Five Points of Life Race Weekend
When: Feb. 15-16
Where: All events begin on the University of Florida campus in front of the UF Cultural Plaza.
What: Road races for runners of all abilities to benefit the Five Points of Life Foundation, which helps raise awareness of the five ways to save lives through donation. On Feb. 15, the organization will hold the 5Points 5K and the Five Points of Life Kids Marathon along with a Fitness Expo. On Feb. 16, runners have the choice of the Five Points of Life Marathon, Half Marathon or Relay. The second-day route also offers the unique opportunity for runners to run through Ben Hill Griffin Stadium and “conquer the Swamp.”
For information or to register: www.fivepointsoflife.com
For many runners in Gainesville, the route to the starting line of the Five Points of Life Race Weekend begins with the personal trainers who guide them through their preparation and training.
The Five Points of Life Race Weekend, held on Feb.15-16, is Gainesville’s largest running event that attracts both world-class athletes looking to qualify for the Boston Marathon and beginners running for fun, all with the simple goal of surviving to the finish line.
“We encourage people every year to try it out. It’s right in our own backyard; you can sleep in your own bed,” said Chris “Boris” Marhefka, owner of Body by Boris.
He explained that running a full- or half-marathon is on the bucket list for a lot of runners.
“It’s a measurable accomplishment,” Marhefka said. “When you say you’ve done a half marathon, everybody knows what it is.”
And having that race date on the calendar firmly sets the goal.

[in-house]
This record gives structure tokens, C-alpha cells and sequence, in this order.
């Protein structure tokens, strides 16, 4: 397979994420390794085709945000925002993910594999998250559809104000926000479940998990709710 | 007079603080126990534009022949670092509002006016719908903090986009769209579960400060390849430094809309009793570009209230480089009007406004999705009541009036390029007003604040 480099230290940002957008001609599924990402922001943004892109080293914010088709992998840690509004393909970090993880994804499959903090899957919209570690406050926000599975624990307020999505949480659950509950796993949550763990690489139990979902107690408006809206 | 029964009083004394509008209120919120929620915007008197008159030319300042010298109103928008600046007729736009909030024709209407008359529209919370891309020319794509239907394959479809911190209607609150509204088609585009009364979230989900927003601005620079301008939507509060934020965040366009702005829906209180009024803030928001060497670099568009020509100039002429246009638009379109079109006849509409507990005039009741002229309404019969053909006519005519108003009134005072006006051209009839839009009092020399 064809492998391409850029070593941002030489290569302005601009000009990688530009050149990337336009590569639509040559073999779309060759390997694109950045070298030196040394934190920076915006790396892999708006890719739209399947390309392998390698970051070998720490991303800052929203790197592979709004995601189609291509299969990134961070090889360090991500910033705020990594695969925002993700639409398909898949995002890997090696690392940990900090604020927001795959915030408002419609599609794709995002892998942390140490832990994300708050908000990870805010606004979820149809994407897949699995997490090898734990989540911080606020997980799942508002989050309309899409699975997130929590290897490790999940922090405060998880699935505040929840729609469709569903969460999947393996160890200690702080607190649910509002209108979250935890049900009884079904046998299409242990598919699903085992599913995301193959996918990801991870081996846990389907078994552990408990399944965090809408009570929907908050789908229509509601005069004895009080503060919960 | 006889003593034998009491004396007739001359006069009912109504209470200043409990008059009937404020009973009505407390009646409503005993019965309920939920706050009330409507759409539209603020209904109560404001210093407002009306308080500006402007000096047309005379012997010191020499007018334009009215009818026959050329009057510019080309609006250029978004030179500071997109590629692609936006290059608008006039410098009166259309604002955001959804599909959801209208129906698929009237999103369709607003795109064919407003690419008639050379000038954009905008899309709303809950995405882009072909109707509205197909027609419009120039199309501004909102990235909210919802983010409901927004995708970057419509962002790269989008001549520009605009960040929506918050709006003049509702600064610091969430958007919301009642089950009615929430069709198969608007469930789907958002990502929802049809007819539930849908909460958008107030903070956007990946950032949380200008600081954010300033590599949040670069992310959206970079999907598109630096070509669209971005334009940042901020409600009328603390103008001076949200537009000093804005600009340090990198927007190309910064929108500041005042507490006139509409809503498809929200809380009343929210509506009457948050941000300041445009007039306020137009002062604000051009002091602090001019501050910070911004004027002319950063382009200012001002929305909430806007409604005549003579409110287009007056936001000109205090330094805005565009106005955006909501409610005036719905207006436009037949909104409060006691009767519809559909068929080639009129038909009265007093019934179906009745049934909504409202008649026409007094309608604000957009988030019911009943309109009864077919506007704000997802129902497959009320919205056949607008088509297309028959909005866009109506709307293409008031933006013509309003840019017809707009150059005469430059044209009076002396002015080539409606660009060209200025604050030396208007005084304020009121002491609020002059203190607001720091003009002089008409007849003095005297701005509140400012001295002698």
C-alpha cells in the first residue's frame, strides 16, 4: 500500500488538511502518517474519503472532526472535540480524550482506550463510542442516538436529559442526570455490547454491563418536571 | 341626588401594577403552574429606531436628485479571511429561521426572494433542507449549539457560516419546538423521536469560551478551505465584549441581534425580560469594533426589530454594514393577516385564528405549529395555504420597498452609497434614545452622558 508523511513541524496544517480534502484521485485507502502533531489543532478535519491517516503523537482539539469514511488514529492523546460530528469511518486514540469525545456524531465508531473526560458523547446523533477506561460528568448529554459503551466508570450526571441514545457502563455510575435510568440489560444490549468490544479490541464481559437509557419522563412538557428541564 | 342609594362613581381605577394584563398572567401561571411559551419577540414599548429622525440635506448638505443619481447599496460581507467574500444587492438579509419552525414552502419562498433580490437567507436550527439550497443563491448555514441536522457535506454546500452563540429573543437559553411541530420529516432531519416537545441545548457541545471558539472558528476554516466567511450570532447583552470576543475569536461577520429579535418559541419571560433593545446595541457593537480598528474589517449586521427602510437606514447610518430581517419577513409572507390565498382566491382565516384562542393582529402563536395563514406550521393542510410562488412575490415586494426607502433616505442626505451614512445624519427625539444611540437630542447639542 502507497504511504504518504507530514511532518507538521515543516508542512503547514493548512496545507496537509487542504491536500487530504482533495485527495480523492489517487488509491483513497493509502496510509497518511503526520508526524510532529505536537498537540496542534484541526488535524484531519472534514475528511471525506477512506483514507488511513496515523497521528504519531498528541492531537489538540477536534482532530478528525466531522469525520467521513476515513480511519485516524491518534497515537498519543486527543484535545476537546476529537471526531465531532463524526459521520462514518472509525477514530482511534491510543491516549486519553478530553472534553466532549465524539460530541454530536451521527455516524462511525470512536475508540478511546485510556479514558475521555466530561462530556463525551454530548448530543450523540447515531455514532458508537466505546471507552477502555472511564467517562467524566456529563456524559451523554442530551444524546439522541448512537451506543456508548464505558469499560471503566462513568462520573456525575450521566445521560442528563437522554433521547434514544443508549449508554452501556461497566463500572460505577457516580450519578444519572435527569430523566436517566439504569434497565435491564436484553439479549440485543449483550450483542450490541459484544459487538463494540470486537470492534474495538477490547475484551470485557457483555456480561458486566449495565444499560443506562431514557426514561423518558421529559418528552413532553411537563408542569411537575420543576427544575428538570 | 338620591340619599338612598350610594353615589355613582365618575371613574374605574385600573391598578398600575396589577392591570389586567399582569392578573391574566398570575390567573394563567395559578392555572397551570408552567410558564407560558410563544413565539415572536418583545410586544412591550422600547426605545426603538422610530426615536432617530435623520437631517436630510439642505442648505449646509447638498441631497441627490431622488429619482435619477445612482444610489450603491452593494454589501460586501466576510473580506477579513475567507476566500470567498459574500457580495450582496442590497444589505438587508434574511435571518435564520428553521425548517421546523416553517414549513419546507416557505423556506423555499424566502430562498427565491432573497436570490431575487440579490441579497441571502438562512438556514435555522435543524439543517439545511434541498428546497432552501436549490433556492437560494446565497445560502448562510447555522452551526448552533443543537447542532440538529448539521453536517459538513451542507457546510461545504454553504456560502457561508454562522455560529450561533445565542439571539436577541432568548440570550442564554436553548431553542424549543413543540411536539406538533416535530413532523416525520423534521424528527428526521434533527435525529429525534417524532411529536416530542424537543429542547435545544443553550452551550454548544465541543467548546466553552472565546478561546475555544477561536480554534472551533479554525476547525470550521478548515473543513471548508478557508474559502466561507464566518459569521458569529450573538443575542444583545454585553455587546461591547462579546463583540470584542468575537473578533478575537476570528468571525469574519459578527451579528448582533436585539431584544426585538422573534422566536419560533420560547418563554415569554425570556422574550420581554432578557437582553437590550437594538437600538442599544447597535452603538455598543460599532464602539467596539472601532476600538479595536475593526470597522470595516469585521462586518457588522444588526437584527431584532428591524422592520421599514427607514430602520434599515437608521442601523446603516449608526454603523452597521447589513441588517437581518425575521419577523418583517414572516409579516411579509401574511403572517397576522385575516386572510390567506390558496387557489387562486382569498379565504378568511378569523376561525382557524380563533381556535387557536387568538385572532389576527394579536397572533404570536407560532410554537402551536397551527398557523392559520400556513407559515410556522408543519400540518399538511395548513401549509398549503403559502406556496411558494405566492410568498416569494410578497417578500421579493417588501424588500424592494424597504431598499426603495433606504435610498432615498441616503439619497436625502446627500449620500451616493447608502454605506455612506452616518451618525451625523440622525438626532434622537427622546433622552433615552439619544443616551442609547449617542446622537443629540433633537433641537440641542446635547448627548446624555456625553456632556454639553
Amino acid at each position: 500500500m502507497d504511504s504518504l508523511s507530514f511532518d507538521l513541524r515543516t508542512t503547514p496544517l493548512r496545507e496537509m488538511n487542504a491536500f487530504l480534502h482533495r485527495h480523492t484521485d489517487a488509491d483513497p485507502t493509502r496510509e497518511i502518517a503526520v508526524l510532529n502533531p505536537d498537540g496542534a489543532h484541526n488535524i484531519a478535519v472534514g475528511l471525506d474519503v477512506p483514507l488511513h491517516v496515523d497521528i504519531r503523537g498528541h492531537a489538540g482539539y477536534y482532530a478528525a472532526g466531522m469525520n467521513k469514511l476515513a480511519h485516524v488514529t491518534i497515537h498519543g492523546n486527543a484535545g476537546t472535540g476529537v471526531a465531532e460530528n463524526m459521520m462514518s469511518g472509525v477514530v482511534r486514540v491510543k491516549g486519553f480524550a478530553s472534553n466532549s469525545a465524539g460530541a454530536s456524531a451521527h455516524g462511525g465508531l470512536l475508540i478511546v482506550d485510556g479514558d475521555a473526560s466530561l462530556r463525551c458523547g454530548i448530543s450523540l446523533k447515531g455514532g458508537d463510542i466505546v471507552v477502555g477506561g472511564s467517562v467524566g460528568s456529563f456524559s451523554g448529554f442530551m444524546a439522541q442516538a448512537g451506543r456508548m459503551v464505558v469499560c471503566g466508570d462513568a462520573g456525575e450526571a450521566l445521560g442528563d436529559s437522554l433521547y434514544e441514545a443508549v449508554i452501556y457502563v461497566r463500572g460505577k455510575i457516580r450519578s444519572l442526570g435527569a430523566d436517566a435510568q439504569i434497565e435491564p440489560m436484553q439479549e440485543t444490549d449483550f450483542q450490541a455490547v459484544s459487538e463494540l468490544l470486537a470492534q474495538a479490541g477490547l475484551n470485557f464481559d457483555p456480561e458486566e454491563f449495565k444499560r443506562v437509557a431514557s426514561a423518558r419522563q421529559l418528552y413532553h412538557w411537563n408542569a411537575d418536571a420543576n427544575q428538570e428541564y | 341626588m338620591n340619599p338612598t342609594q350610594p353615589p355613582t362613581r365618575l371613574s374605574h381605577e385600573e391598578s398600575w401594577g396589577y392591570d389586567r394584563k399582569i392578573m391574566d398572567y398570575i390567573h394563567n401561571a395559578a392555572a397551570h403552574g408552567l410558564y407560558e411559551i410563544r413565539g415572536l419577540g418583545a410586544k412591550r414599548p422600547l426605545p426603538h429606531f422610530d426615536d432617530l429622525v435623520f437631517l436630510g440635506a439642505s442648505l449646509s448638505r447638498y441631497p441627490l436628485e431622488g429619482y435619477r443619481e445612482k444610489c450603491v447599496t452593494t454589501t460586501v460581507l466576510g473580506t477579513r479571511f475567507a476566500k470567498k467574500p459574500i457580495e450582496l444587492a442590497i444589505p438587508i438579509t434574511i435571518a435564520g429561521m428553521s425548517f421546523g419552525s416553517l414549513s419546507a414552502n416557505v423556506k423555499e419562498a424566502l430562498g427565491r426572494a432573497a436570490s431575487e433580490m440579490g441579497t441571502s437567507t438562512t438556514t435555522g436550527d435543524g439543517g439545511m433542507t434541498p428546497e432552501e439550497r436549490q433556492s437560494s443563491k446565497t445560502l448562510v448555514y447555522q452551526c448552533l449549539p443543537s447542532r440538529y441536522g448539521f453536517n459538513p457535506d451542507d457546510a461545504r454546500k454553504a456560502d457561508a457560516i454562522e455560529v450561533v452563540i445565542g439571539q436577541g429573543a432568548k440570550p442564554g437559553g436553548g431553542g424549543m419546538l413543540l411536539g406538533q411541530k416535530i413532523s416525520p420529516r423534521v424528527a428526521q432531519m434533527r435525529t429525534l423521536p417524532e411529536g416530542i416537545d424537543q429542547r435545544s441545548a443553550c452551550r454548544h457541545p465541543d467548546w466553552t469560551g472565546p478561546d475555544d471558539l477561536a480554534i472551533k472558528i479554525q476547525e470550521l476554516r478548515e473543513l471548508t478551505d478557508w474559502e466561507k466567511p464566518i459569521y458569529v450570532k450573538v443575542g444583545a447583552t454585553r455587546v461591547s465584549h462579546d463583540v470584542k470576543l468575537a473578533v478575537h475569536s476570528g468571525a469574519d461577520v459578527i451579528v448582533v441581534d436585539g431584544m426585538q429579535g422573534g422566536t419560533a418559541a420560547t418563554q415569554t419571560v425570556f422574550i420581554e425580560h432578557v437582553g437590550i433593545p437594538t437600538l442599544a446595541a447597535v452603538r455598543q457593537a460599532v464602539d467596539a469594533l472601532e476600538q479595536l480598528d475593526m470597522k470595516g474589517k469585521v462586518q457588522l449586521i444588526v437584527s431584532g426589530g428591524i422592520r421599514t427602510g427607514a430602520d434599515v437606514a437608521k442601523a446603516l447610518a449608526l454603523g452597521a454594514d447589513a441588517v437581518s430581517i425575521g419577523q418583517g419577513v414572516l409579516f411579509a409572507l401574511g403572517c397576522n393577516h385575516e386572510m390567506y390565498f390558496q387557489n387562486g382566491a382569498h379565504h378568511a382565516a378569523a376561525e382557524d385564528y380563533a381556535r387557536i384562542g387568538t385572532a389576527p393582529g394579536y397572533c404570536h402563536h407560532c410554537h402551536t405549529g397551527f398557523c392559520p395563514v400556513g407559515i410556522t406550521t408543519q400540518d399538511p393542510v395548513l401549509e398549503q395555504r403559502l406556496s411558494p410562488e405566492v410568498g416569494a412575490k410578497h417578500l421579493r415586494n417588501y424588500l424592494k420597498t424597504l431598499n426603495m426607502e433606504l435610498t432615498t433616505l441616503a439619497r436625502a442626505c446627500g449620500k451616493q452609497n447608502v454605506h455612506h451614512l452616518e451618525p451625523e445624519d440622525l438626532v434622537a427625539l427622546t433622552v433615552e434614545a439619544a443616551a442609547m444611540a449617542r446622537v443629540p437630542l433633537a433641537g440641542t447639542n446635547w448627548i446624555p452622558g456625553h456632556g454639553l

“It’s all black and white; it’s all numbers; you have a training plan; this is what you do,” Marhefka said.
At Axis Training Studio, owner and founder Jake Thompson said he’s seen race participation grow over the past five years, and many of those coming to his business are trying to make the jump from a 5K or 10K up to a half-marathon.
“Slow progression,” is his advice, he said, with the additional goal of building up in steps over a long period of time.
He sees the local race weekend as a motivator for many runners.
“The excitement gets pretty big; it’s our premiere race for Gainesville,” Thompson said.
It’s also a race Thompson and his staff participate in as a team. They join the marathon relay competition, where a team of five divides the 26.2-mile distance into four 5-mile legs and an anchor who heads 6.2 miles to the finish.
“That builds camaraderie among the staff,” Thompson said.
Chris Thorndike, a programmer and coach at CrossFit Gainesville, said he steers many newer runners toward the relay.
“There’s the fun of training together, and you have a shared goal,” Thorndike said. “It heightens the excitement and your training intensity, and everybody comes out a better athlete.”
Thorndike said veteran runners head to the gym looking to supplement their running with strength training. He says a balance of strength and aerobic training can mean a faster per-mile time and a stronger kick while also helping to prevent injuries.
Marhefka reminds his trainees at Body by Boris that the variety of race distances over the weekend means more people can participate. Those trying it for the first time, he adds, are frequently surprised by what they find.
“Being in that environment is very motivating,” Marhefka said. “I think people discover it’s more supportive than they really thought.”